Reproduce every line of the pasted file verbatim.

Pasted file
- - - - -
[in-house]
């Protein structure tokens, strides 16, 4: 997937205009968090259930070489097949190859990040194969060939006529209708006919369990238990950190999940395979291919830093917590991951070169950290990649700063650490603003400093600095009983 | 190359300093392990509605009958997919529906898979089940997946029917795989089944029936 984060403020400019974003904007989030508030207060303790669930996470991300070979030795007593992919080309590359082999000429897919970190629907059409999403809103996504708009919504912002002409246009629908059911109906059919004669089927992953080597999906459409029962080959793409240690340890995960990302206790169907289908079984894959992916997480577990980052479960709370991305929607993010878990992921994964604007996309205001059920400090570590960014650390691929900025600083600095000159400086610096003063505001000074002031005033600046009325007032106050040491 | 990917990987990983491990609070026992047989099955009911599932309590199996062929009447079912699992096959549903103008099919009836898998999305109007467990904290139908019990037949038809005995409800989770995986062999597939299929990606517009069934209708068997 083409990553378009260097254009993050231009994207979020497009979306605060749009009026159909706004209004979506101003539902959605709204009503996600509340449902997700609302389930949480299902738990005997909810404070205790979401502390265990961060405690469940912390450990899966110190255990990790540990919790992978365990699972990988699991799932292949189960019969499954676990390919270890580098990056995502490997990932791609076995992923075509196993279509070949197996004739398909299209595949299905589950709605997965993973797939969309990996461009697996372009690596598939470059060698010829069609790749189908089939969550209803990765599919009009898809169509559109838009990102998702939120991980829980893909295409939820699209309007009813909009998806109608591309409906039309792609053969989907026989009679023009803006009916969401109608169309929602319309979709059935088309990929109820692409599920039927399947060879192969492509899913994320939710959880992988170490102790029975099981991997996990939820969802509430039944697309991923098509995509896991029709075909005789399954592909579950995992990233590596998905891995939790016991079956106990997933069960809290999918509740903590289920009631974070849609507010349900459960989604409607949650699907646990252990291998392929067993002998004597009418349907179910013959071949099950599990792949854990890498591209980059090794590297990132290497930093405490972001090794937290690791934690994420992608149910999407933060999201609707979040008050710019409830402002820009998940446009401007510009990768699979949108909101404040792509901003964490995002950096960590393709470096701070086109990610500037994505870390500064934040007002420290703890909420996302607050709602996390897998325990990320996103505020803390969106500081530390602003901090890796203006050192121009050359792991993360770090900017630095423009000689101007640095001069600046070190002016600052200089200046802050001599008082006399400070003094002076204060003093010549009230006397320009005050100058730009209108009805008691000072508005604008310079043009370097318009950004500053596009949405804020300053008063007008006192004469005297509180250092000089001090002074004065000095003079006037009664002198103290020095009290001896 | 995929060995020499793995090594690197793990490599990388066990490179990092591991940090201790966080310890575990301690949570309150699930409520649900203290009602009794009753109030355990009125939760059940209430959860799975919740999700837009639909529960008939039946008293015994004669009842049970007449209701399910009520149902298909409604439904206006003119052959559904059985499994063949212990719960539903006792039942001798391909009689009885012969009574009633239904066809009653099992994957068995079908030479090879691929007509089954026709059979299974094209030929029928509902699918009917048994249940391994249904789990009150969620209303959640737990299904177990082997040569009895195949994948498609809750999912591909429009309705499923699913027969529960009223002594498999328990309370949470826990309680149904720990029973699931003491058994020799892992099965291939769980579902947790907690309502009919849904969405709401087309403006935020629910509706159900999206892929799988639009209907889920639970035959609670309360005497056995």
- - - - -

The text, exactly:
[in-house]
């Protein structure tokens, strides 16, 4: 997937205009968090259930070489097949190859990040194969060939006529209708006919369990238990950190999940395979291919830093917590991951070169950290990649700063650490603003400093600095009983 | 190359300093392990509605009958997919529906898979089940997946029917795989089944029936 984060403020400019974003904007989030508030207060303790669930996470991300070979030795007593992919080309590359082999000429897919970190629907059409999403809103996504708009919504912002002409246009629908059911109906059919004669089927992953080597999906459409029962080959793409240690340890995960990302206790169907289908079984894959992916997480577990980052479960709370991305929607993010878990992921994964604007996309205001059920400090570590960014650390691929900025600083600095000159400086610096003063505001000074002031005033600046009325007032106050040491 | 990917990987990983491990609070026992047989099955009911599932309590199996062929009447079912699992096959549903103008099919009836898998999305109007467990904290139908019990037949038809005995409800989770995986062999597939299929990606517009069934209708068997 083409990553378009260097254009993050231009994207979020497009979306605060749009009026159909706004209004979506101003539902959605709204009503996600509340449902997700609302389930949480299902738990005997909810404070205790979401502390265990961060405690469940912390450990899966110190255990990790540990919790992978365990699972990988699991799932292949189960019969499954676990390919270890580098990056995502490997990932791609076995992923075509196993279509070949197996004739398909299209595949299905589950709605997965993973797939969309990996461009697996372009690596598939470059060698010829069609790749189908089939969550209803990765599919009009898809169509559109838009990102998702939120991980829980893909295409939820699209309007009813909009998806109608591309409906039309792609053969989907026989009679023009803006009916969401109608169309929602319309979709059935088309990929109820692409599920039927399947060879192969492509899913994320939710959880992988170490102790029975099981991997996990939820969802509430039944697309991923098509995509896991029709075909005789399954592909579950995992990233590596998905891995939790016991079956106990997933069960809290999918509740903590289920009631974070849609507010349900459960989604409607949650699907646990252990291998392929067993002998004597009418349907179910013959071949099950599990792949854990890498591209980059090794590297990132290497930093405490972001090794937290690791934690994420992608149910999407933060999201609707979040008050710019409830402002820009998940446009401007510009990768699979949108909101404040792509901003964490995002950096960590393709470096701070086109990610500037994505870390500064934040007002420290703890909420996302607050709602996390897998325990990320996103505020803390969106500081530390602003901090890796203006050192121009050359792991993360770090900017630095423009000689101007640095001069600046070190002016600052200089200046802050001599008082006399400070003094002076204060003093010549009230006397320009005050100058730009209108009805008691000072508005604008310079043009370097318009950004500053596009949405804020300053008063007008006192004469005297509180250092000089001090002074004065000095003079006037009664002198103290020095009290001896 | 995929060995020499793995090594690197793990490599990388066990490179990092591991940090201790966080310890575990301690949570309150699930409520649900203290009602009794009753109030355990009125939760059940209430959860799975919740999700837009639909529960008939039946008293015994004669009842049970007449209701399910009520149902298909409604439904206006003119052959559904059985499994063949212990719960539903006792039942001798391909009689009885012969009574009633239904066809009653099992994957068995079908030479090879691929007509089954026709059979299974094209030929029928509902699918009917048994249940391994249904789990009150969620209303959640737990299904177990082997040569009895195949994948498609809750999912591909429009309705499923699913027969529960009223002594498999328990309370949470826990309680149904720990029973699931003491058994020799892992099965291939769980579902947790907690309502009919849904969405709401087309403006935020629910509706159900999206892929799988639009209907889920639970035959609670309360005497056995």